Chilean interest-rate swaps rose the most in a month as traders reduced bets on lower borrowing costs amid today’s surprise growth in U.S. payrolls and an unexpected decline in unemployment in the Latin American country.
The two-year swap rate, or the cost of locking in a fixed interest rate, rose seven basis points, or 0.07 percentage point, to 4.62 percent as of 4:05 p.m. in Santiago. It earlier reached 4.66 percent for the biggest intraday gain since Jan. 6.
Swap rates have reached three-month highs as traders discount the possibility that the central bank will hold its benchmark rate in February after unexpectedly lowering by a quarter-point to 5 percent last month. Unemployment is at the lowest level in more than two years and a 10 percent jump in December retail sales led to an increase in inflation forecasts.
“We’ve had a run of good news, including today’s payroll numbers, annual inflation expectations are rising every day and the central bank is running out of arguments to lower rates,” said Christian Gomez, who trades swaps and inflation forwards at Banco Santander Chile in Santiago. “The market is pricing in 4.5 percent at year-end when a week ago it was at 4 percent.”
U.S. payrolls rose 243,000 in January, more than the forecast of any of the 89 economists in a Bloomberg survey. Chilean unemployment fell to 6.6 percent in the three months through December.
Forward levels for unidades de fomento, Chile’s inflation-linked currency unit, show that traders now expect prices to rise 3.13 percent this year, up from 2.97 percent a week ago. Forwards are discounting 0.17 percent inflation in January.
The three-month swap rate today implies one rate cut of 25 basis points in the next three months instead of the two 25 basis point rate cuts it was implying, Gomez said.
Two-year breakeven inflation, a measure of the average pace of price rises implied by swap rates, rose three basis points to 2.99 percent today compared with 2.87 percent a week ago.
Swaps traders are now pricing in a pause in February followed by rate cuts in March and May, according to Alex Pigatto, a local markets trader at Nomura Securities Inc. in New York.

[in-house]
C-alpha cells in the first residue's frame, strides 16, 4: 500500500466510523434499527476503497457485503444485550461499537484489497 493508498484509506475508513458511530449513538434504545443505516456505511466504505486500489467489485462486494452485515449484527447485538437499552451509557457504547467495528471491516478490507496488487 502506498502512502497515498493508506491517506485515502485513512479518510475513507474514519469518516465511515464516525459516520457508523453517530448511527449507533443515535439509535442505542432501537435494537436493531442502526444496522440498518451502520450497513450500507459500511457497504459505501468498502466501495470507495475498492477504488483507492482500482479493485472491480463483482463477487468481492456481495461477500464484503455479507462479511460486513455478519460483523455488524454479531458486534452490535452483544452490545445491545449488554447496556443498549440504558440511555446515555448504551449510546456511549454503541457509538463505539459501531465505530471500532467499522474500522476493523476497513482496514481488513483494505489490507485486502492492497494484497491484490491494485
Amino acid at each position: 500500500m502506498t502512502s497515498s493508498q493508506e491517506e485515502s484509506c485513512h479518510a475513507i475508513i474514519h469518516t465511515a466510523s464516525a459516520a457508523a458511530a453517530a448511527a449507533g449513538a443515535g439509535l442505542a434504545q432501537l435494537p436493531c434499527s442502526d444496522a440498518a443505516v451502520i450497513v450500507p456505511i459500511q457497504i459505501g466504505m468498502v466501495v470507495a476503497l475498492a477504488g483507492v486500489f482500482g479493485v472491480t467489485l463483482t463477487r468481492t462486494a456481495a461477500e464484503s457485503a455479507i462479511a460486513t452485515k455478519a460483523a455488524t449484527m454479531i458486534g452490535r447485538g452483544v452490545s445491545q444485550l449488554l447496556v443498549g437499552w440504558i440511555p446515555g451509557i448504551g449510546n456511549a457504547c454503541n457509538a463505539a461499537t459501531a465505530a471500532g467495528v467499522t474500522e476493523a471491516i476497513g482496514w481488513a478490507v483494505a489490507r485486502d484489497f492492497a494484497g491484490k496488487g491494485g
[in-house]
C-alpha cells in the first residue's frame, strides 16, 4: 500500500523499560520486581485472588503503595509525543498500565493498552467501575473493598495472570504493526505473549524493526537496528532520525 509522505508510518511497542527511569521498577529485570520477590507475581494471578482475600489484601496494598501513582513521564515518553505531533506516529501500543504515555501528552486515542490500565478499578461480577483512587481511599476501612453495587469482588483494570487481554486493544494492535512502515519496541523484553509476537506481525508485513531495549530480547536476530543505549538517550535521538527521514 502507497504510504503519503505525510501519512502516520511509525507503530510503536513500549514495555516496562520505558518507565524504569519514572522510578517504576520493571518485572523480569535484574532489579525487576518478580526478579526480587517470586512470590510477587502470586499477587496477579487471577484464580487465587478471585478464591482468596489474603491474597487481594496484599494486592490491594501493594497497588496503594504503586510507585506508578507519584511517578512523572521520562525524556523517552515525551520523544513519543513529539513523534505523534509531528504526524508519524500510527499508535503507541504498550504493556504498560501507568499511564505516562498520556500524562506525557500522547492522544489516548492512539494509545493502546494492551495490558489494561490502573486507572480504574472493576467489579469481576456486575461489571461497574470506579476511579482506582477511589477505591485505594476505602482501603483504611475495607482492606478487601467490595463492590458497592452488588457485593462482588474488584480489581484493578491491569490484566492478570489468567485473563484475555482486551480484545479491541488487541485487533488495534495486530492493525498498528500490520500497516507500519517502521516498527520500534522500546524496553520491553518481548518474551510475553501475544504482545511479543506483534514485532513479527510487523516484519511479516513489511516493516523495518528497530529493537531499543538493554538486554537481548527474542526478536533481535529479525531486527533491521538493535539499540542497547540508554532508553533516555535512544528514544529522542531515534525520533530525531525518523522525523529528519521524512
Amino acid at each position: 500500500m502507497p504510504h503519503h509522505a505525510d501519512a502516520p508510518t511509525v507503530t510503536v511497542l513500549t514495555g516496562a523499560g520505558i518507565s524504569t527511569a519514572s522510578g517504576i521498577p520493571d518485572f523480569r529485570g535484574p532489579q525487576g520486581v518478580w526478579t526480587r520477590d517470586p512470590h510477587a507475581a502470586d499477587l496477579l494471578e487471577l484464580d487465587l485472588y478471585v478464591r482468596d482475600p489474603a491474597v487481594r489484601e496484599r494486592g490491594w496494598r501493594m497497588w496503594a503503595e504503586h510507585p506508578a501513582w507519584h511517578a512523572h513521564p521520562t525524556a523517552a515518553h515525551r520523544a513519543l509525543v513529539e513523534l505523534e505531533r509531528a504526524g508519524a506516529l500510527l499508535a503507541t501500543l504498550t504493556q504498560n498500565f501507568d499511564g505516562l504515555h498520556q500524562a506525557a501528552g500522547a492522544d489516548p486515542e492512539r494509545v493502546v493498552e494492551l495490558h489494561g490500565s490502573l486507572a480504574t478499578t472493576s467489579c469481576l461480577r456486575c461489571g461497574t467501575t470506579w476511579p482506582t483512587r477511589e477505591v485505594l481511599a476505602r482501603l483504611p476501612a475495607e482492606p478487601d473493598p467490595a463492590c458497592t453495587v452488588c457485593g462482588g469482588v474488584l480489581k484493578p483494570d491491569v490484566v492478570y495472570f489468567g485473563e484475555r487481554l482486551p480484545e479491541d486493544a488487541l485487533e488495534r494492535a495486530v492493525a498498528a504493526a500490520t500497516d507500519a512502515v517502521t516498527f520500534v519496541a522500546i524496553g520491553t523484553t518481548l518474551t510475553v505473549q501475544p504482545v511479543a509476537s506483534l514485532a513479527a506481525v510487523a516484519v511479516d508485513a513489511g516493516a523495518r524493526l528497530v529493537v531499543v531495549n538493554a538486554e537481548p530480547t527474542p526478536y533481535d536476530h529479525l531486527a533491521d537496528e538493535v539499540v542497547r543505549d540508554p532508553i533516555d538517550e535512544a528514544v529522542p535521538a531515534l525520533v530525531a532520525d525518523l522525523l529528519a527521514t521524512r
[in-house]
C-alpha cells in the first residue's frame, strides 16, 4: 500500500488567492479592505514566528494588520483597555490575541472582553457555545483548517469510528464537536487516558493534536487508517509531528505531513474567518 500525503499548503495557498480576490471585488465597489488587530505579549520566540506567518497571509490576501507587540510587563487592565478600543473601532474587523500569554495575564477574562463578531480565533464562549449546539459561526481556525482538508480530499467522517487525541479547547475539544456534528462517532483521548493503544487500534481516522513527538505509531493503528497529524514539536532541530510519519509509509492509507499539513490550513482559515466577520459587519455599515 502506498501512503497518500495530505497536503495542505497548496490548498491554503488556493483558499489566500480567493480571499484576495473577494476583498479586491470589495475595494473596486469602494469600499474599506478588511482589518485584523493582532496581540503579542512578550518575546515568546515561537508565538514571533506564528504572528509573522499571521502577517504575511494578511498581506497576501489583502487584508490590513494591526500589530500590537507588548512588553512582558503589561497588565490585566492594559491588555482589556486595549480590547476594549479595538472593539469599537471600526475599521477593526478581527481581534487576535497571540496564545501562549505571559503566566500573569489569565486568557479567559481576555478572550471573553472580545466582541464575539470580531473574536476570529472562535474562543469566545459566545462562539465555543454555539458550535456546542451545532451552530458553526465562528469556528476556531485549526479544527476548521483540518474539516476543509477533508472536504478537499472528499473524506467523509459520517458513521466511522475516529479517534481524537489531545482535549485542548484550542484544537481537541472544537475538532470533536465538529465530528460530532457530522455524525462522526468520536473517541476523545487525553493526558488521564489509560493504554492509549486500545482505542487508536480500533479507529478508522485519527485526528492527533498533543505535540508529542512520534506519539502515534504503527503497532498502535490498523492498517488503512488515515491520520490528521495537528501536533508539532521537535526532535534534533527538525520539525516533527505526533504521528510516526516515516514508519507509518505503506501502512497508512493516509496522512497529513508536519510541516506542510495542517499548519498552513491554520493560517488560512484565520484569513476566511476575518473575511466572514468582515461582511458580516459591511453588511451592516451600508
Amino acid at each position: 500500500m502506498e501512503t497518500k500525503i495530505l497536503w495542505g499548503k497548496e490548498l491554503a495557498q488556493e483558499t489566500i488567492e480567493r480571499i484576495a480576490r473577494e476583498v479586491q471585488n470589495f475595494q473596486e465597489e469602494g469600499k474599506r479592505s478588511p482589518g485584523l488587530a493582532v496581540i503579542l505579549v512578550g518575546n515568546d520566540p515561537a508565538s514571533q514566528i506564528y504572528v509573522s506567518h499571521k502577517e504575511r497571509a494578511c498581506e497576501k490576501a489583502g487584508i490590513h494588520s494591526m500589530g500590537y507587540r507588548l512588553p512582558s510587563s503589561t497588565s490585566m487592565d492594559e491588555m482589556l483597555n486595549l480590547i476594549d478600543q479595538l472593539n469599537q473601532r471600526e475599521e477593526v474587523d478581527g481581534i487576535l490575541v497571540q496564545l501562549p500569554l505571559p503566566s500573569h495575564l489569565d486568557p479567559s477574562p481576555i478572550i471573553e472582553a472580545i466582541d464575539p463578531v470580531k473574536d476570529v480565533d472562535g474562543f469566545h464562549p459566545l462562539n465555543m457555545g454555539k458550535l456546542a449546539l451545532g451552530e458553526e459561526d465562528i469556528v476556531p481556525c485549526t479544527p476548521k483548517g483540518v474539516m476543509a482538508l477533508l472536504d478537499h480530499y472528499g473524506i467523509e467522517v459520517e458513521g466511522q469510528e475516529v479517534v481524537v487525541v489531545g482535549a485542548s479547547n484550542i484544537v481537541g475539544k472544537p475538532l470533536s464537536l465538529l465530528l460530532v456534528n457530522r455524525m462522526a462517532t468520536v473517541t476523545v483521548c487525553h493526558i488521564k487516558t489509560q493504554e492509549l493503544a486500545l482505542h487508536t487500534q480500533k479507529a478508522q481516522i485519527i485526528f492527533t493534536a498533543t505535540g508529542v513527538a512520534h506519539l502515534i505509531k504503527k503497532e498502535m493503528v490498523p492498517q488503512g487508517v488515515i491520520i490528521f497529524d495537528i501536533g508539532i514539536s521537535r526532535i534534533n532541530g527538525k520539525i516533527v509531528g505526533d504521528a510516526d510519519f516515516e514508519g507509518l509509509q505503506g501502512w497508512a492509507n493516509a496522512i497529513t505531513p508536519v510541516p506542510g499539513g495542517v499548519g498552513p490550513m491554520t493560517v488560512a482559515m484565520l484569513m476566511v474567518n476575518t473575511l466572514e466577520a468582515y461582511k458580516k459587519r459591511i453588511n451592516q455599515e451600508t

Chile’s peso appreciated 0.3 percent to 478.86 per U.S. dollar, capping a sixth straight weekly gain.
Banco del Estado de Chile, repatriating proceeds from its $500 million bond sale, may have been partly responsible for yesterday’s 1.4 percent appreciation of the Chilean currency, Pigatto wrote in an e-mail.
Mining companies tend to sell the dollars they get for exports, and copper makes up half of Chile’s exports, in order to raise pesos to meet paychecks. In the four years through yesterday, the peso strengthened on average 0.12 percent on Thursdays and depreciated on the other four days, according to calculations by Bloomberg.
“The market has lost some momentum since the rally in the last few days,” said Katia Diaz, an economist at 4Cast Inc. in New York. “We saw some major dollar supply from copper companies, which often buy pesos on Thursdays. Now we’re coming against a support level at 476 to 478 per dollar.”
The appreciation of the peso may lose momentum as it gets back toward the 466 per dollar level that prompted the central bank to start buying dollars last year, according to Pigatto and Osvaldo Cruz, an economist at Banco de Credito & Inversiones in Santiago.
Yields on inflation-linked and nominal bonds also rose today. The yield on inflation-linked central bank bonds due Feb. 1, 2021, rose three basis points to 2.3 percent and the yield on nominal bonds due the same day rose eight basis points to 5.14 percent. The yield on inflation-linked government debt due in 2017 rose 12 basis points to 2.19 percent.